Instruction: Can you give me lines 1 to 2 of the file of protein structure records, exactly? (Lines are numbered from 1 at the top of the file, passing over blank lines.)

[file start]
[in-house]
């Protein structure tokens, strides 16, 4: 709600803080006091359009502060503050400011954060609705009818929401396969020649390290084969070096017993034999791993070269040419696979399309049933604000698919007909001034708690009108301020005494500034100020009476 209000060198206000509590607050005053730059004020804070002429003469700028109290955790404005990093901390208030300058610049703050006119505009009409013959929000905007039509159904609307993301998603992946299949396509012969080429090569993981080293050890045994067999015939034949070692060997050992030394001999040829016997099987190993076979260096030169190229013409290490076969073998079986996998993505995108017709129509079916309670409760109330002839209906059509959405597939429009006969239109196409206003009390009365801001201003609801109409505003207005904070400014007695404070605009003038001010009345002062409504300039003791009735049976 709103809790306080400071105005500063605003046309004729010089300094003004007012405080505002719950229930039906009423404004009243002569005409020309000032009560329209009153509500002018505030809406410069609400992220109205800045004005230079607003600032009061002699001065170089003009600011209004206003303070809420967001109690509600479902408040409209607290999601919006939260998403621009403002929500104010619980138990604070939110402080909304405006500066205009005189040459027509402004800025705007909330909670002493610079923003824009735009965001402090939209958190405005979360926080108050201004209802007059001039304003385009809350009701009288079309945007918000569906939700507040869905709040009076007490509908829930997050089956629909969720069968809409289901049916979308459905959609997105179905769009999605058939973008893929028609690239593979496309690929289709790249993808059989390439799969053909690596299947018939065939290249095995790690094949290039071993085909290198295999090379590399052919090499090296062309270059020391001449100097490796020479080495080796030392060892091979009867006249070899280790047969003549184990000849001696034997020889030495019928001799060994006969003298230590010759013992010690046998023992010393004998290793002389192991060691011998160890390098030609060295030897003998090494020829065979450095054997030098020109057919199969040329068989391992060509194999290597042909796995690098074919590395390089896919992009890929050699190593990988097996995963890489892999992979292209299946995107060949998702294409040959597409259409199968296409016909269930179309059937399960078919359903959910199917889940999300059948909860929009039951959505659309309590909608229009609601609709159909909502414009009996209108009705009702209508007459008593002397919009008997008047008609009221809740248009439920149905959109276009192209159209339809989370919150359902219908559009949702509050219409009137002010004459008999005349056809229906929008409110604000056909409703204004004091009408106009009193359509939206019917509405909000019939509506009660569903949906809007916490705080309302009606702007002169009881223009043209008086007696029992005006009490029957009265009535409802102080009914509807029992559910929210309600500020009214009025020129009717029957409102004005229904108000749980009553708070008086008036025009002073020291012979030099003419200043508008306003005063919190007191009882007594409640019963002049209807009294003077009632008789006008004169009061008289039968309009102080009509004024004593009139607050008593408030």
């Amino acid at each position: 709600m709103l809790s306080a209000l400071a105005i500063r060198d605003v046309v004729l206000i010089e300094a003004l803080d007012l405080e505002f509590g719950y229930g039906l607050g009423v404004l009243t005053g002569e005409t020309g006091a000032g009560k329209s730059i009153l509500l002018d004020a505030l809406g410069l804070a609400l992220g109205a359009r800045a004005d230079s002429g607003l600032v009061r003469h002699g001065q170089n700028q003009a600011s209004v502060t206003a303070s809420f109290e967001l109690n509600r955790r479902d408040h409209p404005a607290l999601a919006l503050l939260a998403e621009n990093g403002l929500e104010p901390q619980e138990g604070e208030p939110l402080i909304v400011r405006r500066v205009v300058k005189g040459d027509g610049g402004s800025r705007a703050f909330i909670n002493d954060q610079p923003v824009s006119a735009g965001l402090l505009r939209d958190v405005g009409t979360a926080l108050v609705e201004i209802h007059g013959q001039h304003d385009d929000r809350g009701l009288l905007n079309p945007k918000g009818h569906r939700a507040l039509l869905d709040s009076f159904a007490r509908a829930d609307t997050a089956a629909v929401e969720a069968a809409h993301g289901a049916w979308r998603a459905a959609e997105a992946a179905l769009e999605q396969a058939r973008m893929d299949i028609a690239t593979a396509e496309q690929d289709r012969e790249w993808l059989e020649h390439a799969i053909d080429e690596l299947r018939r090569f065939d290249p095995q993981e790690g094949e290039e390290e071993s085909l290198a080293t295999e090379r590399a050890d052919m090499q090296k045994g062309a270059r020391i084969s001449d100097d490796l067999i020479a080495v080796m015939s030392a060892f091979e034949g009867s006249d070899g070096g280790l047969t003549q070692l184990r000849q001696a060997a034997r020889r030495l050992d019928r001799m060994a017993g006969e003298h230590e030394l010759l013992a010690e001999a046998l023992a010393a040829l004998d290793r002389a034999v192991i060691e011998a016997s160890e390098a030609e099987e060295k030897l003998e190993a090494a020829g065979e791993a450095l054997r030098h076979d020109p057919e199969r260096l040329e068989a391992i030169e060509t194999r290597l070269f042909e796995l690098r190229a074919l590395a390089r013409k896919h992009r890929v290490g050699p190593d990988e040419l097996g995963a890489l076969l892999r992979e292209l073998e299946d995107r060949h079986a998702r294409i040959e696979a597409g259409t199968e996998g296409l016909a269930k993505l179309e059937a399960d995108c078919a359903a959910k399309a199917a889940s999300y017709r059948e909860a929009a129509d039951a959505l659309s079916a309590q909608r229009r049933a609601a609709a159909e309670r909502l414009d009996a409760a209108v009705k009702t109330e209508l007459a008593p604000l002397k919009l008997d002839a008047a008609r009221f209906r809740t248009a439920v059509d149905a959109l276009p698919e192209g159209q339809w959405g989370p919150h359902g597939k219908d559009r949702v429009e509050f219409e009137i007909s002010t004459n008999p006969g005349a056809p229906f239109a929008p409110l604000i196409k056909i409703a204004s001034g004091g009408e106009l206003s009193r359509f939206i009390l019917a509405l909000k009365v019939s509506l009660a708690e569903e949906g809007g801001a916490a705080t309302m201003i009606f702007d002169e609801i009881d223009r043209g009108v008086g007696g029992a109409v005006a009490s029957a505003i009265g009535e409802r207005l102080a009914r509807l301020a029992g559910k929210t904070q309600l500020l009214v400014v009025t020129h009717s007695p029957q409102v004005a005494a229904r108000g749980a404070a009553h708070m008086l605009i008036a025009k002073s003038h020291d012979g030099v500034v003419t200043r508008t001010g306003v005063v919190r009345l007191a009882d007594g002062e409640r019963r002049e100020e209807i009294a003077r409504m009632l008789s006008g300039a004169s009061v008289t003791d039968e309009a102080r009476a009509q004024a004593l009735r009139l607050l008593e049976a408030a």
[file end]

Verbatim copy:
[in-house]
């Protein structure tokens, strides 16, 4: 709600803080006091359009502060503050400011954060609705009818929401396969020649390290084969070096017993034999791993070269040419696979399309049933604000698919007909001034708690009108301020005494500034100020009476 209000060198206000509590607050005053730059004020804070002429003469700028109290955790404005990093901390208030300058610049703050006119505009009409013959929000905007039509159904609307993301998603992946299949396509012969080429090569993981080293050890045994067999015939034949070692060997050992030394001999040829016997099987190993076979260096030169190229013409290490076969073998079986996998993505995108017709129509079916309670409760109330002839209906059509959405597939429009006969239109196409206003009390009365801001201003609801109409505003207005904070400014007695404070605009003038001010009345002062409504300039003791009735049976 709103809790306080400071105005500063605003046309004729010089300094003004007012405080505002719950229930039906009423404004009243002569005409020309000032009560329209009153509500002018505030809406410069609400992220109205800045004005230079607003600032009061002699001065170089003009600011209004206003303070809420967001109690509600479902408040409209607290999601919006939260998403621009403002929500104010619980138990604070939110402080909304405006500066205009005189040459027509402004800025705007909330909670002493610079923003824009735009965001402090939209958190405005979360926080108050201004209802007059001039304003385009809350009701009288079309945007918000569906939700507040869905709040009076007490509908829930997050089956629909969720069968809409289901049916979308459905959609997105179905769009999605058939973008893929028609690239593979496309690929289709790249993808059989390439799969053909690596299947018939065939290249095995790690094949290039071993085909290198295999090379590399052919090499090296062309270059020391001449100097490796020479080495080796030392060892091979009867006249070899280790047969003549184990000849001696034997020889030495019928001799060994006969003298230590010759013992010690046998023992010393004998290793002389192991060691011998160890390098030609060295030897003998090494020829065979450095054997030098020109057919199969040329068989391992060509194999290597042909796995690098074919590395390089896919992009890929050699190593990988097996995963890489892999992979292209299946995107060949998702294409040959597409259409199968296409016909269930179309059937399960078919359903959910199917889940999300059948909860929009039951959505659309309590909608229009609601609709159909909502414009009996209108009705009702209508007459008593002397919009008997008047008609009221809740248009439920149905959109276009192209159209339809989370919150359902219908559009949702509050219409009137002010004459008999005349056809229906929008409110604000056909409703204004004091009408106009009193359509939206019917509405909000019939509506009660569903949906809007916490705080309302009606702007002169009881223009043209008086007696029992005006009490029957009265009535409802102080009914509807029992559910929210309600500020009214009025020129009717029957409102004005229904108000749980009553708070008086008036025009002073020291012979030099003419200043508008306003005063919190007191009882007594409640019963002049209807009294003077009632008789006008004169009061008289039968309009102080009509004024004593009139607050008593408030």